The U.N. designates March 22 as the day of the year when we spotlight the global safe water and sanitation issue and the collective efforts underway to get solutions to those struggling and in need.
Have you ever said, “I’m dying of thirst?”
If so, I bet you didn’t really mean it.
If you’re like me, you don’t spend too much time thinking about water — it’s everywhere we go. When we’re thirsty, we flip a handle or push a button. When we’re dirty, we twist a shower knob. When our garden needs watering, when our pasta needs to be boiled, when we use the bathroom — water is just there for the taking.
But for almost a billion people on the planet, it’s not. Millions of women and children have to walk hours each day to get water from muddy ponds and rivers. And much of that water is infested with bacteria, parasites or leeches.
When I learned that only $20 can give someone access to clean, safe water, I decided to start a campaign to help. My goal is to raise $5000. Black Women of Faith: Living Water Campaign will use 100% of the money to directly fund the water projects in the field. Even better, when the projects are complete, they’ll show us just where our money went. That’s right — we’ll be able to see the GPS coordinates, photos and other details about the community we’ve impacted!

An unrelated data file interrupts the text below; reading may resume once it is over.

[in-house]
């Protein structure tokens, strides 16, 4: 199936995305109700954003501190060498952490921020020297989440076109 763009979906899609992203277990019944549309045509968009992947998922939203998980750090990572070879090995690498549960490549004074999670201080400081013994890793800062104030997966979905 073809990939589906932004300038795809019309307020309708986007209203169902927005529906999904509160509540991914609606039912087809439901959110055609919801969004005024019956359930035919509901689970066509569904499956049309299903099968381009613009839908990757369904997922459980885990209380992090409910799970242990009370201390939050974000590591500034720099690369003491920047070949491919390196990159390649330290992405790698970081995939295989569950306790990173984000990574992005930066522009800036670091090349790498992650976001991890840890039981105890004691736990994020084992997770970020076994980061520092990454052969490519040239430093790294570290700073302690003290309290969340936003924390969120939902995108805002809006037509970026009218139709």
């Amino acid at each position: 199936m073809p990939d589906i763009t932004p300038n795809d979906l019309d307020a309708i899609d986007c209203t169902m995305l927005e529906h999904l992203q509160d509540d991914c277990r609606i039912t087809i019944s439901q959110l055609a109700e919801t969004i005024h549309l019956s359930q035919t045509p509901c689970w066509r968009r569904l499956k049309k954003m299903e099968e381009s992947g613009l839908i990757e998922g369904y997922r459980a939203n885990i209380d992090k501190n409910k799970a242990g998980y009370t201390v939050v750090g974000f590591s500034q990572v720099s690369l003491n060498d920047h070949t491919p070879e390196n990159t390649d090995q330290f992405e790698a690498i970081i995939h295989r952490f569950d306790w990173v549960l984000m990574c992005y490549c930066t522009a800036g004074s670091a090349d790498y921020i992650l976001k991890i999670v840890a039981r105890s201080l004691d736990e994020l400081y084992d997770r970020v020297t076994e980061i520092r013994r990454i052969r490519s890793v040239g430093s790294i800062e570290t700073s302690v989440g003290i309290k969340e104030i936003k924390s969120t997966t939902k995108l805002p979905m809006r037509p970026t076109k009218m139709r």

I’ve never actually been dying of thirst. I’m sure we’d all like to see a world where no one does!
Just $20 can provide one person with clean, safe drinking water, and 100% of your donation will fund water project costs.
Water is essential to life. The United Nations estimates that nearly 1 billion people do not have access to safe drinking water. And the demand for fresh water doubles every 20 years, according to Rajiv Shah, administrator of the U.S. Agency for International Development (USAID).
March 22 was designated as World Water Day by the United Nations in 1993. The day focuses attention on the importance of clean water and promotes sustainable management of freshwater resources. The girls in this photo are in Ghana. The girl on the left holds a glass of drinking water purified by a household ceramic water filter. The girl on the right holds a glass of water that has not been filtered to remove disease-causing contaminants.
By March 22, 2013, We plan to raise enough money to help end this crisis. Please consider donating to help the Urban Art and Science Foundation to help us in supporting this cause.